Brokers share their views on offset mortgages given market conditions
The financial strain on consumers has made market conditions complex for many. As such, the popularity of standard fixed rate products has declined as borrowers look to reduce their monthly outgoings.
Mike Staton, director at Staton Mortgages, explained that if a client has enough savings, then he believes an offset mortgage is an option that should be explored.
“This is even more prevalent at present, with increasing rates on mortgages not being echoed by saving rates - your money may well be better off in an offset account,” he said.
However, he noted that as with any mortgage, the benefits will depend on the borrower’s individual circumstances, including their future plans.
“Having £100,000 in savings now may be great if you have an offset mortgage, but if you are intending to use that money soon, then it could defeat the object of having this type of mortgage as they do tend to come with slightly higher rates,” he added.
Gap between rates
Samuel Mather-Holgate (pictured), independent financial adviser at Mather and Murray Financial, concurred with Staton that the gap between rates on mortgages and savings at present makes offset mortgages a particularly attractive option.
“Offset mortgages could be the best value they have ever been at the moment as the gulf between rates on borrowing and savings widens,” he said.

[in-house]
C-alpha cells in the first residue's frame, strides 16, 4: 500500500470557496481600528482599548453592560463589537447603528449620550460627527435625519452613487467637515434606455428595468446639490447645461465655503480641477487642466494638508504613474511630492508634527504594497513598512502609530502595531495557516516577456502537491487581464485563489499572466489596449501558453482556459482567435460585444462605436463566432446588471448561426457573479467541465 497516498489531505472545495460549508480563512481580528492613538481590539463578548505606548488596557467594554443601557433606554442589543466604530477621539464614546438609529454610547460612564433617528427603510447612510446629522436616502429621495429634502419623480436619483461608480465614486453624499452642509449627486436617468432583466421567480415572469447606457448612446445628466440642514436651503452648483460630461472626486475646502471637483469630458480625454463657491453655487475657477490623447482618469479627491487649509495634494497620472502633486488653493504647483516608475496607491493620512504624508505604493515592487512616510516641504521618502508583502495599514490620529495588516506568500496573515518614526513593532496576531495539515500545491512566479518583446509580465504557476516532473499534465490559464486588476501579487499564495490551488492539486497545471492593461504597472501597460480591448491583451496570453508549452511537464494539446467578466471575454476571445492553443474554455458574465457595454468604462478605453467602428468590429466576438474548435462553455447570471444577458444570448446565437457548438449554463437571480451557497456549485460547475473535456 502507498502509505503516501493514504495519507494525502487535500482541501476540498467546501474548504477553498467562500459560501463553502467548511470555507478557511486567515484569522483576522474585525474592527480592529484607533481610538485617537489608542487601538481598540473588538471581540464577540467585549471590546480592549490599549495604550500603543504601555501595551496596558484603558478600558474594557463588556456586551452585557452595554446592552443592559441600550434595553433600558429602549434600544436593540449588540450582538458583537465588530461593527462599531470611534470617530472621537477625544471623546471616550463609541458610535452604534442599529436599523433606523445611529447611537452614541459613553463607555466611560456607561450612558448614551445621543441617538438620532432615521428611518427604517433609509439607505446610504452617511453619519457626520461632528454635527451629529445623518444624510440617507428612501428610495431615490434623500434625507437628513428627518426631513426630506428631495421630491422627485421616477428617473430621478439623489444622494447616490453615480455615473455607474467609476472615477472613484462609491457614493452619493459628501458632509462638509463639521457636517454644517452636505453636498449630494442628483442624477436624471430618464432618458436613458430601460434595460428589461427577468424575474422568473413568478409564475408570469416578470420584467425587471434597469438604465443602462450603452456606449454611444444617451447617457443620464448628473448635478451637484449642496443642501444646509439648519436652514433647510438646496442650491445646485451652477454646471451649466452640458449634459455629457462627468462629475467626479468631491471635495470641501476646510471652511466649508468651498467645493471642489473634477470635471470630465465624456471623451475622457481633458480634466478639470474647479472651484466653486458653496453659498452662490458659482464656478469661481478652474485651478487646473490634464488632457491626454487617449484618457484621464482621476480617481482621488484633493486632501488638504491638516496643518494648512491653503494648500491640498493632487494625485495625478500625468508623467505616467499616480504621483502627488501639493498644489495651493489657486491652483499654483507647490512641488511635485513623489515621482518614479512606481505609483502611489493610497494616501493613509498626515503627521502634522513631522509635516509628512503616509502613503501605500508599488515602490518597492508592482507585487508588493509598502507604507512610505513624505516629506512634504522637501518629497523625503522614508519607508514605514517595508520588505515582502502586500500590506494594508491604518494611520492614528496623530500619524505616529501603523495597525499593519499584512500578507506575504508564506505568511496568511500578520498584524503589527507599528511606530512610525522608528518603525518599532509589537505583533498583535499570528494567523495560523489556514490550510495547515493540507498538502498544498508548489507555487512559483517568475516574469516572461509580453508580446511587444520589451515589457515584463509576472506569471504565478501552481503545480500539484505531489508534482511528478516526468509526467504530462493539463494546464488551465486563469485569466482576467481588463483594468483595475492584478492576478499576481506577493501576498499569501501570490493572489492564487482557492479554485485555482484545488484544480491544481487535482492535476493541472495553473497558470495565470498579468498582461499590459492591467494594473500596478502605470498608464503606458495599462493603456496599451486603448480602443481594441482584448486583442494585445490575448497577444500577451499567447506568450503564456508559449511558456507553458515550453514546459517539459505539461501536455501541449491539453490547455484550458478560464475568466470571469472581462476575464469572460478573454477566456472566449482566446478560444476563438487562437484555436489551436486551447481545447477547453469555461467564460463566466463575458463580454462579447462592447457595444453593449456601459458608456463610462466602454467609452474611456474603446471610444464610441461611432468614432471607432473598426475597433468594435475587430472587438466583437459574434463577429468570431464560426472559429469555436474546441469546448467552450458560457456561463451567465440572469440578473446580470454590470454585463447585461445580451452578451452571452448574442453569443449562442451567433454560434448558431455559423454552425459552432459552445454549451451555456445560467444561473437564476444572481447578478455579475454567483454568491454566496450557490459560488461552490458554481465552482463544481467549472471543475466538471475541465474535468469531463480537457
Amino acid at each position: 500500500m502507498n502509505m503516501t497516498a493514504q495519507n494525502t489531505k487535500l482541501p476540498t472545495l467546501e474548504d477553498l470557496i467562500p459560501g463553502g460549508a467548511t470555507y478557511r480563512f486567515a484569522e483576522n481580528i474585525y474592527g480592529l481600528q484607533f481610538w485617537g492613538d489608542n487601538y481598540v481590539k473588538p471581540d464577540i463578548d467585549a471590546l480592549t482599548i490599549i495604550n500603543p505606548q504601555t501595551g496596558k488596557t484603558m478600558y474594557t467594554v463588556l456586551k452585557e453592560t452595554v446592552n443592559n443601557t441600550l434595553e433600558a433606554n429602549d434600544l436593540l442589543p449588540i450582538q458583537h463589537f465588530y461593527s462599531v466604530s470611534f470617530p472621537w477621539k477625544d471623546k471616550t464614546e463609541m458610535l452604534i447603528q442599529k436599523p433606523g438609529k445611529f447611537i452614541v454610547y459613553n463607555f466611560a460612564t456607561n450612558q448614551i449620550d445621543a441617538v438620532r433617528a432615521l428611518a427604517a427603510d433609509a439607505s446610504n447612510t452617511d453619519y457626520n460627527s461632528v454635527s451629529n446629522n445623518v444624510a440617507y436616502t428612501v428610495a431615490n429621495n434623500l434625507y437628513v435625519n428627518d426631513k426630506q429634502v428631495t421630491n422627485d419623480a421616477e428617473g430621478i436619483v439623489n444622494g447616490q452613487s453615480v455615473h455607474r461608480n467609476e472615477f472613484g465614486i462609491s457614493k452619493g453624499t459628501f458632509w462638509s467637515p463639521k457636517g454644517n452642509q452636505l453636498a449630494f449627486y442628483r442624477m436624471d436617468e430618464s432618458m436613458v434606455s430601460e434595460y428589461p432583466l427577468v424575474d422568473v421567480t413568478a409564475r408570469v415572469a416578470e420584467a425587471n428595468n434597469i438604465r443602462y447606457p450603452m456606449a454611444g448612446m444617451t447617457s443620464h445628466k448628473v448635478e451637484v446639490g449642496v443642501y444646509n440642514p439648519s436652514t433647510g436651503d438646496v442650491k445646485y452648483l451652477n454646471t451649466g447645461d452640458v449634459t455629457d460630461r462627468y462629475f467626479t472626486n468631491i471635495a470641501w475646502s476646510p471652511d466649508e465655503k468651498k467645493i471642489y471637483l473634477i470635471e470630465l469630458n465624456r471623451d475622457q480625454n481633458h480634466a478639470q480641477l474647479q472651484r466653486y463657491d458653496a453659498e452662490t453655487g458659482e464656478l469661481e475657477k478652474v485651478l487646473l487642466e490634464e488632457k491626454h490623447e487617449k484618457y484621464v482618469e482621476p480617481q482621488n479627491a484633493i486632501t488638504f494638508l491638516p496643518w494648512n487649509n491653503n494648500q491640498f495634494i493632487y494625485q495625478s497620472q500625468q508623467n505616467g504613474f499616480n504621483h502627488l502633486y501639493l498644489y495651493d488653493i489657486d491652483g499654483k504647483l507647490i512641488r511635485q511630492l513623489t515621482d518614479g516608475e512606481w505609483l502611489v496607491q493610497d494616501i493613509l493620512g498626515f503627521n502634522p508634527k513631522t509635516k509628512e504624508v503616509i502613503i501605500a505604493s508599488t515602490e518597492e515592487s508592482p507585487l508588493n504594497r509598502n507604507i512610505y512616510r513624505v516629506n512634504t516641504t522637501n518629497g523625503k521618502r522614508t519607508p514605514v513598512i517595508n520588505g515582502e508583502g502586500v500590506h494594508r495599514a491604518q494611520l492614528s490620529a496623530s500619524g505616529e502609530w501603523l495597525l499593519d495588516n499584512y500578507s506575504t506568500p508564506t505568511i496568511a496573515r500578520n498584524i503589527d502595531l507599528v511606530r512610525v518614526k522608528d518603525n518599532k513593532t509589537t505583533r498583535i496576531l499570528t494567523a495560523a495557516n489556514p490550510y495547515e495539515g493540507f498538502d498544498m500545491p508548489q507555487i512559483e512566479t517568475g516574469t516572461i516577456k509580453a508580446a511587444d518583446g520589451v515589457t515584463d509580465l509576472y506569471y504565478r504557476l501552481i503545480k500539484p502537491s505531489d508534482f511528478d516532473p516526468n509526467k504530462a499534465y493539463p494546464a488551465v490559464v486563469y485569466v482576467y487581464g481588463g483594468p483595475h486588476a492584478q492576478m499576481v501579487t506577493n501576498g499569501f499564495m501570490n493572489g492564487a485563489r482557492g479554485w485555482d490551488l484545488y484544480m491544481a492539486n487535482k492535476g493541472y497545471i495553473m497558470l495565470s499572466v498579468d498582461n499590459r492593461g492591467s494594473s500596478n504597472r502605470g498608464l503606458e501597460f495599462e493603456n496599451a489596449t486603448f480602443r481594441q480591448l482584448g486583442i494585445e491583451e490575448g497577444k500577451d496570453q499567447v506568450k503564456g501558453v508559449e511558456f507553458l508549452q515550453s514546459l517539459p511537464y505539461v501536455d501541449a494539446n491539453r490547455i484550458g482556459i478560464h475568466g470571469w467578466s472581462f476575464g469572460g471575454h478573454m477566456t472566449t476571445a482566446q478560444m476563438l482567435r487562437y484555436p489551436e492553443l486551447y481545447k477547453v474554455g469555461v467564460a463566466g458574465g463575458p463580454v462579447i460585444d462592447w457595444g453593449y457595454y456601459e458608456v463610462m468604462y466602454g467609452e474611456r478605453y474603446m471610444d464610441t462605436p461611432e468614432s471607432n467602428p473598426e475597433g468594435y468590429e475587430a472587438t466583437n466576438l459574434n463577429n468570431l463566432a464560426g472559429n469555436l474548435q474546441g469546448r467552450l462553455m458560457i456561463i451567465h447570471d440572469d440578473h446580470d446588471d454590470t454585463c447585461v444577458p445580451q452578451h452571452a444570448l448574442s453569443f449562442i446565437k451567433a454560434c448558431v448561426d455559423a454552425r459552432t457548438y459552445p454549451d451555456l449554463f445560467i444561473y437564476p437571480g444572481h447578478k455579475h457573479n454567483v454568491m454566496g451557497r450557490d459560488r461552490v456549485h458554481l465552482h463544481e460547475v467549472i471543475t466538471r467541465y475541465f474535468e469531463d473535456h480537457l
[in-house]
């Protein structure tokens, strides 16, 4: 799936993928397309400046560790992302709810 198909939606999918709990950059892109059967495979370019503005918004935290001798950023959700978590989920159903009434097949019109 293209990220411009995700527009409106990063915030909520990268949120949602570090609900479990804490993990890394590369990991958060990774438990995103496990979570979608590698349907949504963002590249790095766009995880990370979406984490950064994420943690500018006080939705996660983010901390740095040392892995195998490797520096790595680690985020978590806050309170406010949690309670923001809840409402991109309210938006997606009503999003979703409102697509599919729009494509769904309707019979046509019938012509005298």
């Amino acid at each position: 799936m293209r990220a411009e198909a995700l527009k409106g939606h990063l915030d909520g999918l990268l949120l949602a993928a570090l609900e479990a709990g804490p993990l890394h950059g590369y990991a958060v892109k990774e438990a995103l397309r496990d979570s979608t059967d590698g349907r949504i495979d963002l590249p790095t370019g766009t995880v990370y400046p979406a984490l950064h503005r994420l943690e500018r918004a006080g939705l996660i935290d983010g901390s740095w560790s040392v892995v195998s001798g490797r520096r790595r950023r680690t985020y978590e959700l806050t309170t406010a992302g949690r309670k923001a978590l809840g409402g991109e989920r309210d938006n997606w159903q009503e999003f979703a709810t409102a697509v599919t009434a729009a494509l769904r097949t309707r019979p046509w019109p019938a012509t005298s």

Mather-Holgate explained savings that would have produced near to no interest can offset the mortgage rate that has been increasing rapidly over the last six months. He added that the flexibility offset mortgages provide is a rare thing in times of recession, so he believed maintaining these facilities can offer a real benefit.
“I expect demand for offsets to rise, but lenders will start becoming reluctant to offer them,” he said.
A viable option
“Essentially, with an offset mortgage, you can get to a point where you are not paying any or very little interest on your mortgage balance and simply paying off the capital, which removes any interest rate volatility and reduces the balance quickly,” explained Lewis Shaw, owner and mortgage broker at Riverside Mortgages.
However, he also noted that offset deals tend to come with higher rates, so to make them a viable proposition, a borrower needs to have a reasonable level of savings that they can leave in the account otherwise they are paying a premium for no reason.
Scott Taylor-Barr, financial adviser at Carl Summers Financial Services, outlined that offset mortgages are a powerful tool for those who have savings, or a decent amount of money flowing through their accounts each month, as he said every penny held in the offset account is a penny off the interest left on the mortgage.
He added that offset deals then give the choice of either utilising this feature to help reduce the term, so the repayment stays the same, or by reducing the monthly payment, so the term remains the same.
“I talk to lots of my clients about this, as many are self-employed barristers and so have large amounts on deposit to pay their tax bills and VAT,” he said. “Having these funds in an offset account is ideal as they can benefit from reduced interest on their mortgage and still have instant access to the cash for when it is time to pay HMRC.”
Meanwhile, Natalie Hines, founder at Premier One Mortgages, explained that an offset mortgage for the right client can be the correct choice in any market conditions.
“I have recommended offset mortgages whilst rates are low as well as in the past week as rates have increased,” she said.
She believes people need to be aware, however, that they cannot receive interest on the savings while offsetting, but as there is no tax to pay on the savings, Hines said it can be tax-efficient, especially for higher rate tax payers.